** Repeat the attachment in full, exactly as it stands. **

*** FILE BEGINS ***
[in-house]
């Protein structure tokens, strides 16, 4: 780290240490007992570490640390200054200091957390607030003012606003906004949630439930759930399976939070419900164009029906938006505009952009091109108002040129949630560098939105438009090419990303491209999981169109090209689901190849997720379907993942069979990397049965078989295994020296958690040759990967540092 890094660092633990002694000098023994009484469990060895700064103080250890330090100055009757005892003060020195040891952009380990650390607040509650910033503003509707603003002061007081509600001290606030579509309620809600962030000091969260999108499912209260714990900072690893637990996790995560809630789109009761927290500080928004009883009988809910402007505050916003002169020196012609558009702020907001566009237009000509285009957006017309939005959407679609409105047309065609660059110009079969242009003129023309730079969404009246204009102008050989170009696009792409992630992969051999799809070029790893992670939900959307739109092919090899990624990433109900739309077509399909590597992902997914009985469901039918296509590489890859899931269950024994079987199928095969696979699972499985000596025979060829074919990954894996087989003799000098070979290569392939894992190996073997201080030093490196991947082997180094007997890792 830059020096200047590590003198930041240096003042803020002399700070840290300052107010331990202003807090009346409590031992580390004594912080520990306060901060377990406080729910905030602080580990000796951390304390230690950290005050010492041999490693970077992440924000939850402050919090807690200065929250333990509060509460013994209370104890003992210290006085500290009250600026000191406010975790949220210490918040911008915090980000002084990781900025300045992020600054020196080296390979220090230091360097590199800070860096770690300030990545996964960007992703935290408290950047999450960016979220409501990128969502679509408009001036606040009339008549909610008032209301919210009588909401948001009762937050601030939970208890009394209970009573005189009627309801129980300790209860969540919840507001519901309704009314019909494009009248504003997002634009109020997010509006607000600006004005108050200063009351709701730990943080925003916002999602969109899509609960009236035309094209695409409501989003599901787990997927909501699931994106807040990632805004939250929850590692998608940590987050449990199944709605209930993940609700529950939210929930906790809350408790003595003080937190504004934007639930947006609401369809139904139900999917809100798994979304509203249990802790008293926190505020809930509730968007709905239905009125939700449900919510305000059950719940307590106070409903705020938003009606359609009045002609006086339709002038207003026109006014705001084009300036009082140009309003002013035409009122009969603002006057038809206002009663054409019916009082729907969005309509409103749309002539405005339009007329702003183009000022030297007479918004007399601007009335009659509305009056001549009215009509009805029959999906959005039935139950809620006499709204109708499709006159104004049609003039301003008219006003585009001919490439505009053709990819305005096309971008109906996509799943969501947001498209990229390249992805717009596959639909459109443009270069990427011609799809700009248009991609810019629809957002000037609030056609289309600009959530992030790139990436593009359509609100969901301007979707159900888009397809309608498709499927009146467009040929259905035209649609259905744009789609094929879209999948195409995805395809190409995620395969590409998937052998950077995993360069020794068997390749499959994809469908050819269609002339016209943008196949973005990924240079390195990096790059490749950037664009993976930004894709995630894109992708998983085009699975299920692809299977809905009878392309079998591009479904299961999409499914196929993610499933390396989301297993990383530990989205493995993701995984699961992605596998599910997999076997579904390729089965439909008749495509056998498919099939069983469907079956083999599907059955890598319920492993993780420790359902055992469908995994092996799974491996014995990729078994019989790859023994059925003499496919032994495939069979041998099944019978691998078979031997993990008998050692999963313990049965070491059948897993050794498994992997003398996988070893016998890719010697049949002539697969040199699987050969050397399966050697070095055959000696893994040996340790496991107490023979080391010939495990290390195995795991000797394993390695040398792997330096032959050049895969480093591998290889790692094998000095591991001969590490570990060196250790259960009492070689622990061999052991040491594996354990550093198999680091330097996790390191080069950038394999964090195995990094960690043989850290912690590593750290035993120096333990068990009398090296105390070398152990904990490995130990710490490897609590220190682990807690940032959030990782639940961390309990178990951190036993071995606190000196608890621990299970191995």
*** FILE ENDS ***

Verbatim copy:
[in-house]
């Protein structure tokens, strides 16, 4: 780290240490007992570490640390200054200091957390607030003012606003906004949630439930759930399976939070419900164009029906938006505009952009091109108002040129949630560098939105438009090419990303491209999981169109090209689901190849997720379907993942069979990397049965078989295994020296958690040759990967540092 890094660092633990002694000098023994009484469990060895700064103080250890330090100055009757005892003060020195040891952009380990650390607040509650910033503003509707603003002061007081509600001290606030579509309620809600962030000091969260999108499912209260714990900072690893637990996790995560809630789109009761927290500080928004009883009988809910402007505050916003002169020196012609558009702020907001566009237009000509285009957006017309939005959407679609409105047309065609660059110009079969242009003129023309730079969404009246204009102008050989170009696009792409992630992969051999799809070029790893992670939900959307739109092919090899990624990433109900739309077509399909590597992902997914009985469901039918296509590489890859899931269950024994079987199928095969696979699972499985000596025979060829074919990954894996087989003799000098070979290569392939894992190996073997201080030093490196991947082997180094007997890792 830059020096200047590590003198930041240096003042803020002399700070840290300052107010331990202003807090009346409590031992580390004594912080520990306060901060377990406080729910905030602080580990000796951390304390230690950290005050010492041999490693970077992440924000939850402050919090807690200065929250333990509060509460013994209370104890003992210290006085500290009250600026000191406010975790949220210490918040911008915090980000002084990781900025300045992020600054020196080296390979220090230091360097590199800070860096770690300030990545996964960007992703935290408290950047999450960016979220409501990128969502679509408009001036606040009339008549909610008032209301919210009588909401948001009762937050601030939970208890009394209970009573005189009627309801129980300790209860969540919840507001519901309704009314019909494009009248504003997002634009109020997010509006607000600006004005108050200063009351709701730990943080925003916002999602969109899509609960009236035309094209695409409501989003599901787990997927909501699931994106807040990632805004939250929850590692998608940590987050449990199944709605209930993940609700529950939210929930906790809350408790003595003080937190504004934007639930947006609401369809139904139900999917809100798994979304509203249990802790008293926190505020809930509730968007709905239905009125939700449900919510305000059950719940307590106070409903705020938003009606359609009045002609006086339709002038207003026109006014705001084009300036009082140009309003002013035409009122009969603002006057038809206002009663054409019916009082729907969005309509409103749309002539405005339009007329702003183009000022030297007479918004007399601007009335009659509305009056001549009215009509009805029959999906959005039935139950809620006499709204109708499709006159104004049609003039301003008219006003585009001919490439505009053709990819305005096309971008109906996509799943969501947001498209990229390249992805717009596959639909459109443009270069990427011609799809700009248009991609810019629809957002000037609030056609289309600009959530992030790139990436593009359509609100969901301007979707159900888009397809309608498709499927009146467009040929259905035209649609259905744009789609094929879209999948195409995805395809190409995620395969590409998937052998950077995993360069020794068997390749499959994809469908050819269609002339016209943008196949973005990924240079390195990096790059490749950037664009993976930004894709995630894109992708998983085009699975299920692809299977809905009878392309079998591009479904299961999409499914196929993610499933390396989301297993990383530990989205493995993701995984699961992605596998599910997999076997579904390729089965439909008749495509056998498919099939069983469907079956083999599907059955890598319920492993993780420790359902055992469908995994092996799974491996014995990729078994019989790859023994059925003499496919032994495939069979041998099944019978691998078979031997993990008998050692999963313990049965070491059948897993050794498994992997003398996988070893016998890719010697049949002539697969040199699987050969050397399966050697070095055959000696893994040996340790496991107490023979080391010939495990290390195995795991000797394993390695040398792997330096032959050049895969480093591998290889790692094998000095591991001969590490570990060196250790259960009492070689622990061999052991040491594996354990550093198999680091330097996790390191080069950038394999964090195995990094960690043989850290912690590593750290035993120096333990068990009398090296105390070398152990904990490995130990710490490897609590220190682990807690940032959030990782639940961390309990178990951190036993071995606190000196608890621990299970191995």